Reading List: Corregidora by Gail Jones

[This post is a summary and evaluation, and definitely includes SPOILERS]

So the first book I read for my reading list was Corregidora by Gayl Jones which is the story of Ulsa, a black woman and club singer who finds herself in a number of dysfunctional relationships that cause her to reflect on her own sexuality.  This book explores the concept of body ownership, what it means to be female, the function and limitation of one’s language, and to what extent one’s life belongs to one’s self.

The book opens to Ulsa who is just getting out of very dysfunctional relationship with her first husband, Mutt. He is extremely controlling and over protective, accusing Ulsa of enjoying how the men sexualize and desire her when she is on stage. Yet, when she is with him, he is extremely withholding of affection. Mutt’s uncontrollable rage causes him to lash out and push Ulsa down a flight of stairs which causes her to have a miscarriage, as she later reveals she was pregnant, and she also has to have her uterus removed rendering her incapable of fulfilling the one task her mother, grandmother and great grandmother have told her for years: to “create generations.”

The concept of generations comes from her family’s history with a white man named Corregidora, a pimp who took Corregidora’s great gradmother as his whore. She bears him a daughter, Ulsa’s grandmother, who Corregidora than proceeds to sleep with resulting in Corregidora’s mother. Both Ulsa’s great grandmother and grandmother were forced to have sex with Corregidora and other men, resulting in a number of mental and emotional side effects, such as the language of “fucking” and that it does not mean pleasure, but instead a purpose, and also a sense of superiority or entitlement because of how Corregidora would not let his whores sleep with black men, making them believe they were superior. The idea of creating generations is instilled in Ulsa because passing on the stories of your family is how you provide evidence that it happened.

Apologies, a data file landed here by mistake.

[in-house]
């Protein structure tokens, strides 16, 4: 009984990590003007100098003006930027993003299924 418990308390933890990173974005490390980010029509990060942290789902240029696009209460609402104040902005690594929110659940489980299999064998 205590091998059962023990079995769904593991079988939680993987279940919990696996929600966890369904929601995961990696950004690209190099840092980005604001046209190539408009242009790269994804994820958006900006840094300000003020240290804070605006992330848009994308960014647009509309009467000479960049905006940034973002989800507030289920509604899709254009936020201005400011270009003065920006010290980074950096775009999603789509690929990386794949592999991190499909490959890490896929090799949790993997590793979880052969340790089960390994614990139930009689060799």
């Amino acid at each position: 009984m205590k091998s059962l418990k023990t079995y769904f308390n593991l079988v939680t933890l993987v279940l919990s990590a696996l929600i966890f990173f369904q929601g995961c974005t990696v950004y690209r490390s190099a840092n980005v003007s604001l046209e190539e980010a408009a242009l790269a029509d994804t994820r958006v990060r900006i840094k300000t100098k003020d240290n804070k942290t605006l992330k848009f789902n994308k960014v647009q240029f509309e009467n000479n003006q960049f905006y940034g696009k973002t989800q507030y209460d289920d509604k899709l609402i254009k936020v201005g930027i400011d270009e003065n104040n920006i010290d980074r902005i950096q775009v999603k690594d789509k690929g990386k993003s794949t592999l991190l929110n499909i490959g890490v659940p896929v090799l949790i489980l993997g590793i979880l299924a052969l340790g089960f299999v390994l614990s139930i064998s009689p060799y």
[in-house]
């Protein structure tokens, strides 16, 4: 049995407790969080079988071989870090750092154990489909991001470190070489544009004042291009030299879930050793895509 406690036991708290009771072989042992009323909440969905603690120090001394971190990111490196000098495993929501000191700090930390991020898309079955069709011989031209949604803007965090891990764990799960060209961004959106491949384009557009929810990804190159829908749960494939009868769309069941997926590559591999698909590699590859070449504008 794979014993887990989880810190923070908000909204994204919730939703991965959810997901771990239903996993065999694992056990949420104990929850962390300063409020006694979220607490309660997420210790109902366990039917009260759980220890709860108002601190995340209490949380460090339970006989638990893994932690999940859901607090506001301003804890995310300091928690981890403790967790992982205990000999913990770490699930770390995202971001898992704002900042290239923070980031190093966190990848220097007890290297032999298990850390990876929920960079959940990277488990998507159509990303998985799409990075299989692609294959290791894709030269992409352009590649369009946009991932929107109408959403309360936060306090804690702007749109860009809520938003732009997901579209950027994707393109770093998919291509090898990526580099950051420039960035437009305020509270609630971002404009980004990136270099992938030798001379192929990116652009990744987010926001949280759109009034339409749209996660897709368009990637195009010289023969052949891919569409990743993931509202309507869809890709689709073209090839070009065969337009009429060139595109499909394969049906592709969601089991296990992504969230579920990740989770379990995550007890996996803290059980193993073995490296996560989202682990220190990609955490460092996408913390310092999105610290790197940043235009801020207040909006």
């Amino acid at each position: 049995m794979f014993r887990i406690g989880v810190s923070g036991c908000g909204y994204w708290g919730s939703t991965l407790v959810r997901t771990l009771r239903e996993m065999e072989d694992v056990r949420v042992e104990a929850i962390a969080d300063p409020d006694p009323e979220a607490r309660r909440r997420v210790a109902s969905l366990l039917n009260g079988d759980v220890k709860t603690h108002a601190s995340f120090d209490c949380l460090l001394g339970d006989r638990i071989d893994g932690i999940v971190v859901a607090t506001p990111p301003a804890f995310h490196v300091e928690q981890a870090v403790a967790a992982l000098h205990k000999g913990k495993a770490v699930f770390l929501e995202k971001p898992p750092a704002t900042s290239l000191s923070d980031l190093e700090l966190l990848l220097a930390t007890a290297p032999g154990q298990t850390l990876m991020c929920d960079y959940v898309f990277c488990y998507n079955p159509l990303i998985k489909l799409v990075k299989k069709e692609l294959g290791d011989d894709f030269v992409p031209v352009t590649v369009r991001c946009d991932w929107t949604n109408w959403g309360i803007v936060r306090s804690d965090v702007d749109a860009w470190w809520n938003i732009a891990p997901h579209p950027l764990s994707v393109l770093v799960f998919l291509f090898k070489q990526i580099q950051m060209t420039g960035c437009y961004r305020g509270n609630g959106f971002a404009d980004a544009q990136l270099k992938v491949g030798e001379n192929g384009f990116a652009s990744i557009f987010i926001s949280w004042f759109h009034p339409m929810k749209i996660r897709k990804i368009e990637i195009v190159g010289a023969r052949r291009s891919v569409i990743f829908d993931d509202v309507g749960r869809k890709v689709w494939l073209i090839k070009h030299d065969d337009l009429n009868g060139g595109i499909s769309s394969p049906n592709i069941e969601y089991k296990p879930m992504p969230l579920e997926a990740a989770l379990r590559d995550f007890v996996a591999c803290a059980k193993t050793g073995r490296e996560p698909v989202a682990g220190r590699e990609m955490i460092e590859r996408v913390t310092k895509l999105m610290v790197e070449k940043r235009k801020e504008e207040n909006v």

Ulsa soon marries Tadpole, the owner of the club she sings at. But it’s clear that he has feelings for her that she doesn’t necessarily return, no longer feeling the need to have sex because she cannot “create generations.” This weighs heavily on Tadpole and he ends up cheating on Ulsa with another singer.

A crucial event in the book is when Ulsa returns home to visit her mother where she learns the truth about her father, a man forced to marry her mother after he got her pregnant. She also hears a story that her mother recites a story about Corregidora as if it happened to her even though it did not—evidence of the passing on of stories and internalizing them.

The book ends with Mutt reappearing and Ulsa going back to him for sex, feeling something she never did with Tadpole—the thing she knew had always been missing. And yet, the end alludes to a sexual act not meant for reproduction, something originally repulsive to Ulsa, and then an act of sexual domination left ambiguous. In this moment, Ulsa distances herself from the stories of her family and rejects the idea that those stories should dictate her life.

If you are interested in feminist and African American literature, I highly recommend this book, especially if you are a fan of Toni Morrison.

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